Today’s ‘Galaxy’ Insight: “The Whales of Europa”

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"I know, I know," writes Mike Brown, Caltech's Richard and Barbara Rosenberg Professor of Planetary Astronomy and author of the mikebrownsplanets blog, who specializes in the discovery and study of bodies at the edge of the solar system. "We have all been instructed by Arthur C. Clarke to attempt no landings on Europa. But if you did land on Europa, wouldn’t you like to know where to go?

If, on a whim, you climbed down a crack on the surface of Europa and made your way down into the ocean (which, interestingly, might be something you actually could do; though it is more likely you would get stuck and squeezed to death; hard to tell) and then you figured out how to swim down to the rocky bottom something like 100 km below the base of the ice (a depth 10 times greater than the Marianas Trench, by the way) you would instantly be able to answer what to me is one of the most interesting mysteries about Europa. What is happening at the boundary of the rocky core and the ocean? The answer has profound effects on the type of world that Europa ultimately is.

The most interesting possibility – at least the most interesting possibility that I can think of – is that the rocky bottom of the ocean is almost like a miniature Earth, with plate tectonics, continents, deep trenches, and active spreading centers. Think about mid-ocean ridges on Earth, with their black smokers belching scalding nutrient-rich waters into a sea floor teaming with life that is surviving on these chemicals. It doesn’t take much of an imagination to picture the same sort of rich chemical soup in Europa’s ocean leading to the evolution of some sort of life, living off of the internal energy generated inside of Europa’s core. If you’re looking for Europa’s whales – which many of my friends and I often joke that we are – this is the world you want to look for them on Europa.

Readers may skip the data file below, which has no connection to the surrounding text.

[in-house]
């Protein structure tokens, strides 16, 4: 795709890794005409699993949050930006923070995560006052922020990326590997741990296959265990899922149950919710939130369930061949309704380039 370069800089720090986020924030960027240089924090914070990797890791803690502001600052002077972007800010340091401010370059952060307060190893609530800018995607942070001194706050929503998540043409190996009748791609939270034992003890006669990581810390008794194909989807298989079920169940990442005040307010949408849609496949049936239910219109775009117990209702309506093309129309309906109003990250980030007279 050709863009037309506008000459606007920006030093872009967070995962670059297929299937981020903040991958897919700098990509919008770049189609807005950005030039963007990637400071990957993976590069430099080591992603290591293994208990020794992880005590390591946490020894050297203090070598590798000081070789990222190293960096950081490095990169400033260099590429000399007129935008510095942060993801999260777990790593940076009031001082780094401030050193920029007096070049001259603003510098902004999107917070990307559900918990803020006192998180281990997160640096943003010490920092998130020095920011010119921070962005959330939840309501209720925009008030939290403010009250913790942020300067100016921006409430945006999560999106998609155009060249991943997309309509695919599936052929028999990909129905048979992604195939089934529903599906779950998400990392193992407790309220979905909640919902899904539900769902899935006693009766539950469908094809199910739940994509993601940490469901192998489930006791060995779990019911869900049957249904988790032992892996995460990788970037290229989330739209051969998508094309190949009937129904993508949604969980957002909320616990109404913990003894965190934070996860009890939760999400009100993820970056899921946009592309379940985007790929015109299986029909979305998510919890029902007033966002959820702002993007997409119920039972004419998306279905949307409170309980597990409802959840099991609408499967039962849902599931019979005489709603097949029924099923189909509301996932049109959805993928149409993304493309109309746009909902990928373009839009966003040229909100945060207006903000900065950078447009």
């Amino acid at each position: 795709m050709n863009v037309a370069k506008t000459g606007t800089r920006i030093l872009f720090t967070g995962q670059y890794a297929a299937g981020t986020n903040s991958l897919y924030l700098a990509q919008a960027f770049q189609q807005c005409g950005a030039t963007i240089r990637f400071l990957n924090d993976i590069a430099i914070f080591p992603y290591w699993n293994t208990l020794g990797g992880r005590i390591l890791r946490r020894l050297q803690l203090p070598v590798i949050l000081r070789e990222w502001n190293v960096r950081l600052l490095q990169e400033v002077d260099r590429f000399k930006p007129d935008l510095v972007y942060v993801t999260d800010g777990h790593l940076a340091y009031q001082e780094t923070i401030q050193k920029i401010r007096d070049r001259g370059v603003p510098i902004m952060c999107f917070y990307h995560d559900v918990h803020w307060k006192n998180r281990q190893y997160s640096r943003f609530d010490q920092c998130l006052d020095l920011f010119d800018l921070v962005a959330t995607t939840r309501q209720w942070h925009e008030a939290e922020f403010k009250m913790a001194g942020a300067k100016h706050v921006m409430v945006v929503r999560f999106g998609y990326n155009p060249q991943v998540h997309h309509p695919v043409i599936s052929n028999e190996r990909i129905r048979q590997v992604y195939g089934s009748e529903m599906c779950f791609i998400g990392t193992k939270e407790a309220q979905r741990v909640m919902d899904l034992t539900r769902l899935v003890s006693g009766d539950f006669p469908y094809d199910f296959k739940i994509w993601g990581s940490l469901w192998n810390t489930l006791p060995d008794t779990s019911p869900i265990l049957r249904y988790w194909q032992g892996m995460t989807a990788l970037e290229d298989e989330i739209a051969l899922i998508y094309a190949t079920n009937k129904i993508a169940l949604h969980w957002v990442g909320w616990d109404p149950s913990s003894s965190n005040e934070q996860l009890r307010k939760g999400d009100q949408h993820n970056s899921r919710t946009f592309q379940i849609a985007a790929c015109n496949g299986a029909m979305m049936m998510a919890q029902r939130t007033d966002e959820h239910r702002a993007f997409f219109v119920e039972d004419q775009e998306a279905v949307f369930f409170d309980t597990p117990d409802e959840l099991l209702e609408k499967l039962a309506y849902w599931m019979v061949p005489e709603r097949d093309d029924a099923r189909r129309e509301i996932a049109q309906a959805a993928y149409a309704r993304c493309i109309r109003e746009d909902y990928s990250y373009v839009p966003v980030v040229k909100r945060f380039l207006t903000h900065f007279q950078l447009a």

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The announcement a couple of years ago, that plumes of water jetting from Europa’s south pole had been discovered by the Hubble Space Telescope, seemed to have answered the question: land at the pole, and wait for plumes to rain down upon you (or, perhaps even more easily, fly through the plumes and collect samples without even landing!). The bad news, however, is that the plumes now appear to be elusive at best and non-existent at worst. Since their initial detection no one has been able to see them again. Are they (very) sporadic? Was the initial detection an unfortunate spurious signal that was misinterpreted? No one yet knows, but no one today is going to count on plumes for measuring the chemical composition of the ocean.

Luckily, our new paper shows that we don’t need plumes to sample the interior, and we even conveniently point out a potential landing area that is large enough to easily target with your favorite lander.

Mapping the composition of the surface of Europa has shown that a few large areas have large concentrations of what are thought to be salts. These salts are systematically located in the recently resurfaced "chaos regions." One such region, named Western Powys Regio, has the highest concentration of these materials presumably derived from the internal ocean, and would make an ideal landing location for a Europa surface probe.